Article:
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Parliamentary Privilege, the Rule of Law and the Charter After the Vaid Case

Canadian Journal of Administrative Law & Practice, Vol. 20, No. 2, pp. 117-140, 2007

10 Pages Posted: 4 Feb 2008 Last revised: 22 Nov 2015

Evan Fox-Decent

McGill University - Faculty of Law

Date Written: 2007

Abstract

Parliamentary privilege immunises certain activities of legislative bodies and their members from the ordinary law and judicial scrutiny. The rule of law, on the other hand, insists that everyone - including public officials - is subject to the law. Moreover, the rule of law is usually understood to involve judicial review of executive rather than legislative action. Thus, parliamentary privilege seems to establish a public sphere that is beyond the rule of law. Notwithstanding the tension that appears between these two ideas, I argue that parliamentary privilege and the rule of law, properly understood, support rather than oppose one another. However, the ideas can be reconciled only if we reject the jurisdictional and categorical approach to parliamentary privilege adopted recently by the Supreme Court of Canada in Canada (House of Commons) v. Vaid [2005] 1 S.C.R. 667, 2005 SCC 30. This approach should be rejected because it trades on an unsustainable distinction between review of the scope of an asserted privilege and review its actual exercise, with the Court finding that only issues of scope are subject to review, even if important human rights are at stake.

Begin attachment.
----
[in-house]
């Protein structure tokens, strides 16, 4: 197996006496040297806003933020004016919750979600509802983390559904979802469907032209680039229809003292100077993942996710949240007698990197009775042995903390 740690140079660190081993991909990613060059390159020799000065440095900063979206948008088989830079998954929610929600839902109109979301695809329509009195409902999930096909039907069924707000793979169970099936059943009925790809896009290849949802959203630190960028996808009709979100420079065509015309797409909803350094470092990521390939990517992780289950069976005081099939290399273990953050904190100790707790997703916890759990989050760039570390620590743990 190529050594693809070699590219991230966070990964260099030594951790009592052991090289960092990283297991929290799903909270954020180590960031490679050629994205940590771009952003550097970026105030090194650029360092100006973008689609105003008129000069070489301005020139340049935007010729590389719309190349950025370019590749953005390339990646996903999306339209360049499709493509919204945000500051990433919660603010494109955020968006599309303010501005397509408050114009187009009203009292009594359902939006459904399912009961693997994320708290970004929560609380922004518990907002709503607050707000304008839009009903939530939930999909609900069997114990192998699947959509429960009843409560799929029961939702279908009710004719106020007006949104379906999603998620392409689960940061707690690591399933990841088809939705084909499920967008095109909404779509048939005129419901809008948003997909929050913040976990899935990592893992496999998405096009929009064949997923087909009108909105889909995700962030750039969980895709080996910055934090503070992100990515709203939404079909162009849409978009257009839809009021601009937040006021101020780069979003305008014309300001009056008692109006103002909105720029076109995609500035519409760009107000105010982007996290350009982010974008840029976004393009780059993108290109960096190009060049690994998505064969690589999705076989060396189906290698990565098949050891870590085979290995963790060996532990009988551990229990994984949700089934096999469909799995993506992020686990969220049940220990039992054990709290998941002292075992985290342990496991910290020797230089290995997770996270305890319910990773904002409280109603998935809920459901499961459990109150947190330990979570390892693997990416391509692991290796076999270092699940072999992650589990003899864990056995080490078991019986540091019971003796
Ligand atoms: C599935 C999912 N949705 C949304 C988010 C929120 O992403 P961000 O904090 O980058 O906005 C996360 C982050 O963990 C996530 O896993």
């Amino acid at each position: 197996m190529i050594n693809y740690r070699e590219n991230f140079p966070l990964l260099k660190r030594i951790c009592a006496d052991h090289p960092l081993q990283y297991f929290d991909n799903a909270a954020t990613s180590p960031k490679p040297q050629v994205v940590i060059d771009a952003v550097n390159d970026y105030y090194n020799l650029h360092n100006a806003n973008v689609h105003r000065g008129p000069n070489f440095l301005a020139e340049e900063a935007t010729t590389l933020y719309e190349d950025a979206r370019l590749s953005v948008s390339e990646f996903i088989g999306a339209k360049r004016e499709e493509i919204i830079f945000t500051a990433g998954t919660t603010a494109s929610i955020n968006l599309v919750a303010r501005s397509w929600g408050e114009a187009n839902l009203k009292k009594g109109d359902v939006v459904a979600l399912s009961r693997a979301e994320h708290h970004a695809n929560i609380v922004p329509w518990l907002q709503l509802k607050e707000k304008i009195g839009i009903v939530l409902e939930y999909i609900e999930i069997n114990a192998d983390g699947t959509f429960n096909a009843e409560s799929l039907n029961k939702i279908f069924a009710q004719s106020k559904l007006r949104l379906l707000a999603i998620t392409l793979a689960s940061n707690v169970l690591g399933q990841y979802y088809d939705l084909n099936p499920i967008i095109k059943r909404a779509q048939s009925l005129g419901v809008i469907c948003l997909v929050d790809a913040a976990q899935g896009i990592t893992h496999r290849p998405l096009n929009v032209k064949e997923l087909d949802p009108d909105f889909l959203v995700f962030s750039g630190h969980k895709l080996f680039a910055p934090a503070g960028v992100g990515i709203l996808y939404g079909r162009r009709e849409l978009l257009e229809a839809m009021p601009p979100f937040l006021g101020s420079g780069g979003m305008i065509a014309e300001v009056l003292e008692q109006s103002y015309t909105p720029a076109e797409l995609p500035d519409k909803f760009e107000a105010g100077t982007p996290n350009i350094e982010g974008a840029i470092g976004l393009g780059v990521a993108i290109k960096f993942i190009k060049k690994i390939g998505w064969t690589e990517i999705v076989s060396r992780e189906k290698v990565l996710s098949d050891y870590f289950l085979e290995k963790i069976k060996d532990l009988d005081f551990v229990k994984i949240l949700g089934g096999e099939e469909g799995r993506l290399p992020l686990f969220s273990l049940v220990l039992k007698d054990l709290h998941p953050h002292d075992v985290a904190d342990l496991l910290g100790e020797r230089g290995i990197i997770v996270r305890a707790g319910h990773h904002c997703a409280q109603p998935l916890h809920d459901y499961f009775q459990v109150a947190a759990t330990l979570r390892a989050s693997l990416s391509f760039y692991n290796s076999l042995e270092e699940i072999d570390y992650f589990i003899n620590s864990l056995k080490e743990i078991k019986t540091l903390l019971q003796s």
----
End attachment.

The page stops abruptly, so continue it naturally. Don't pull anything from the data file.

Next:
Keywords: parliamentary privilege, rule of law, judicial review

Suggested Citation

Fox-Decent, Evan, Parliamentary Privilege, the Rule of Law and the Charter After the Vaid Case (2007). Canadian Journal of Administrative Law & Practice, Vol. 20, No. 2, pp. 117-140, 2007 . Available at SSRN: https://ssrn.com/abstract=1089212

Evan Fox-Decent (Contact Author)

McGill University - Faculty of Law ( email )

3644 Peel Street
Montreal H3A 1W9, Quebec
Canada

HOME PAGE: http://www.mcgill.ca/law/about/profs/fox-decent-evan

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